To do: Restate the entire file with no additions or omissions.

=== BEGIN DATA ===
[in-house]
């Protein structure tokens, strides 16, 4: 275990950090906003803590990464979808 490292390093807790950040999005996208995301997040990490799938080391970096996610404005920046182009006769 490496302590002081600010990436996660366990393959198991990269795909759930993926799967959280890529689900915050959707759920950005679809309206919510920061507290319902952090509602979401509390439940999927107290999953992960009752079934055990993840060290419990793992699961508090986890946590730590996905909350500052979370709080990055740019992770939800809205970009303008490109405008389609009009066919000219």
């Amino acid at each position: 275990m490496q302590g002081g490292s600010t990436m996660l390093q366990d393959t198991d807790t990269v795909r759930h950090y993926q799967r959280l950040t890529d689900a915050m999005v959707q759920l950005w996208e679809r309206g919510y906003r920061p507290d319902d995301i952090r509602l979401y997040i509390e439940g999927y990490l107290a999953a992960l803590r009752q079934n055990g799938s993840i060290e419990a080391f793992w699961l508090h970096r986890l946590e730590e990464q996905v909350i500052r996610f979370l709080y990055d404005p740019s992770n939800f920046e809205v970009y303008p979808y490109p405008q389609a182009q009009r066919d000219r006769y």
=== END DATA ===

[in-house]
């Protein structure tokens, strides 16, 4: 275990950090906003803590990464979808 490292390093807790950040999005996208995301997040990490799938080391970096996610404005920046182009006769 490496302590002081600010990436996660366990393959198991990269795909759930993926799967959280890529689900915050959707759920950005679809309206919510920061507290319902952090509602979401509390439940999927107290999953992960009752079934055990993840060290419990793992699961508090986890946590730590996905909350500052979370709080990055740019992770939800809205970009303008490109405008389609009009066919000219």
């Amino acid at each position: 275990m490496q302590g002081g490292s600010t990436m996660l390093q366990d393959t198991d807790t990269v795909r759930h950090y993926q799967r959280l950040t890529d689900a915050m999005v959707q759920l950005w996208e679809r309206g919510y906003r920061p507290d319902d995301i952090r509602l979401y997040i509390e439940g999927y990490l107290a999953a992960l803590r009752q079934n055990g799938s993840i060290e419990a080391f793992w699961l508090h970096r986890l946590e730590e990464q996905v909350i500052r996610f979370l709080y990055d404005p740019s992770n939800f920046e809205v970009y303008p979808y490109p405008q389609a182009q009009r066919d000219r006769y």